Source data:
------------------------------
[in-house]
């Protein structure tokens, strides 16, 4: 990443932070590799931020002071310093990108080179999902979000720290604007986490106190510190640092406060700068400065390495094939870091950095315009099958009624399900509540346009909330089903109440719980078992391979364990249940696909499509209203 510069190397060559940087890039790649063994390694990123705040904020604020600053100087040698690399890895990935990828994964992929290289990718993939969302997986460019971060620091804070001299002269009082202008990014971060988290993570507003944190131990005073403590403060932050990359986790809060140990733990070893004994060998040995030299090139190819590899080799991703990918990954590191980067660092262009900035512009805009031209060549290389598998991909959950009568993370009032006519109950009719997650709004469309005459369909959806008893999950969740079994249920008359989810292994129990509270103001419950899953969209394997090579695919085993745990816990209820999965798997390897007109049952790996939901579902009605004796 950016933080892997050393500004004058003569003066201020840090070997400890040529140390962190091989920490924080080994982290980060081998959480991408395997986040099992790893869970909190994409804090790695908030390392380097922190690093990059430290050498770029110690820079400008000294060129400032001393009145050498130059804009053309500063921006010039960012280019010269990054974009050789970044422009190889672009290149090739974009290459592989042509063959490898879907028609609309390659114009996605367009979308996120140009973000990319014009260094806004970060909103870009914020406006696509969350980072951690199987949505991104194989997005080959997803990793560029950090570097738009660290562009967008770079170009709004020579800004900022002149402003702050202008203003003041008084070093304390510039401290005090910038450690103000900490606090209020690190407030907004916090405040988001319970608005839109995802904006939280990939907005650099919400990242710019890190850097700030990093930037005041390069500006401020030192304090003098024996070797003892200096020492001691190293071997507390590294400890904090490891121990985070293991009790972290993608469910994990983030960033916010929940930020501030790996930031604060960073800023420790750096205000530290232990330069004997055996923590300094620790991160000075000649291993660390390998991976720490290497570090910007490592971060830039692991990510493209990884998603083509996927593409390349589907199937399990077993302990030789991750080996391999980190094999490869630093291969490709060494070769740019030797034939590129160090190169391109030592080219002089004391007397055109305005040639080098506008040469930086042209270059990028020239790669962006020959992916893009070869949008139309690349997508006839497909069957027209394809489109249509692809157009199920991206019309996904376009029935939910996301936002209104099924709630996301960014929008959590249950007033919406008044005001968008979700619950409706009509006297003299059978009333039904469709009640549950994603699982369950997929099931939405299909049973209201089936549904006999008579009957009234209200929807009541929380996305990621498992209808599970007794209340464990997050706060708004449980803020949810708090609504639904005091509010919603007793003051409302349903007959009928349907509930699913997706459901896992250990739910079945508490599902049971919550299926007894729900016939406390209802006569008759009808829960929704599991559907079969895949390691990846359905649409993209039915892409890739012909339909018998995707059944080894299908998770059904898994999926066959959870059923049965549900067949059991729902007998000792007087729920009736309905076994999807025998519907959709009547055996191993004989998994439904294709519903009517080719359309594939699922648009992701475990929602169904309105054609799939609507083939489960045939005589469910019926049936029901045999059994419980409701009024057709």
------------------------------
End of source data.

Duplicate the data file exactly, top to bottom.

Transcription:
[in-house]
């Protein structure tokens, strides 16, 4: 990443932070590799931020002071310093990108080179999902979000720290604007986490106190510190640092406060700068400065390495094939870091950095315009099958009624399900509540346009909330089903109440719980078992391979364990249940696909499509209203 510069190397060559940087890039790649063994390694990123705040904020604020600053100087040698690399890895990935990828994964992929290289990718993939969302997986460019971060620091804070001299002269009082202008990014971060988290993570507003944190131990005073403590403060932050990359986790809060140990733990070893004994060998040995030299090139190819590899080799991703990918990954590191980067660092262009900035512009805009031209060549290389598998991909959950009568993370009032006519109950009719997650709004469309005459369909959806008893999950969740079994249920008359989810292994129990509270103001419950899953969209394997090579695919085993745990816990209820999965798997390897007109049952790996939901579902009605004796 950016933080892997050393500004004058003569003066201020840090070997400890040529140390962190091989920490924080080994982290980060081998959480991408395997986040099992790893869970909190994409804090790695908030390392380097922190690093990059430290050498770029110690820079400008000294060129400032001393009145050498130059804009053309500063921006010039960012280019010269990054974009050789970044422009190889672009290149090739974009290459592989042509063959490898879907028609609309390659114009996605367009979308996120140009973000990319014009260094806004970060909103870009914020406006696509969350980072951690199987949505991104194989997005080959997803990793560029950090570097738009660290562009967008770079170009709004020579800004900022002149402003702050202008203003003041008084070093304390510039401290005090910038450690103000900490606090209020690190407030907004916090405040988001319970608005839109995802904006939280990939907005650099919400990242710019890190850097700030990093930037005041390069500006401020030192304090003098024996070797003892200096020492001691190293071997507390590294400890904090490891121990985070293991009790972290993608469910994990983030960033916010929940930020501030790996930031604060960073800023420790750096205000530290232990330069004997055996923590300094620790991160000075000649291993660390390998991976720490290497570090910007490592971060830039692991990510493209990884998603083509996927593409390349589907199937399990077993302990030789991750080996391999980190094999490869630093291969490709060494070769740019030797034939590129160090190169391109030592080219002089004391007397055109305005040639080098506008040469930086042209270059990028020239790669962006020959992916893009070869949008139309690349997508006839497909069957027209394809489109249509692809157009199920991206019309996904376009029935939910996301936002209104099924709630996301960014929008959590249950007033919406008044005001968008979700619950409706009509006297003299059978009333039904469709009640549950994603699982369950997929099931939405299909049973209201089936549904006999008579009957009234209200929807009541929380996305990621498992209808599970007794209340464990997050706060708004449980803020949810708090609504639904005091509010919603007793003051409302349903007959009928349907509930699913997706459901896992250990739910079945508490599902049971919550299926007894729900016939406390209802006569008759009808829960929704599991559907079969895949390691990846359905649409993209039915892409890739012909339909018998995707059944080894299908998770059904898994999926066959959870059923049965549900067949059991729902007998000792007087729920009736309905076994999807025998519907959709009547055996191993004989998994439904294709519903009517080719359309594939699922648009992701475990929602169904309105054609799939609507083939489960045939005589469910019926049936029901045999059994419980409701009024057709």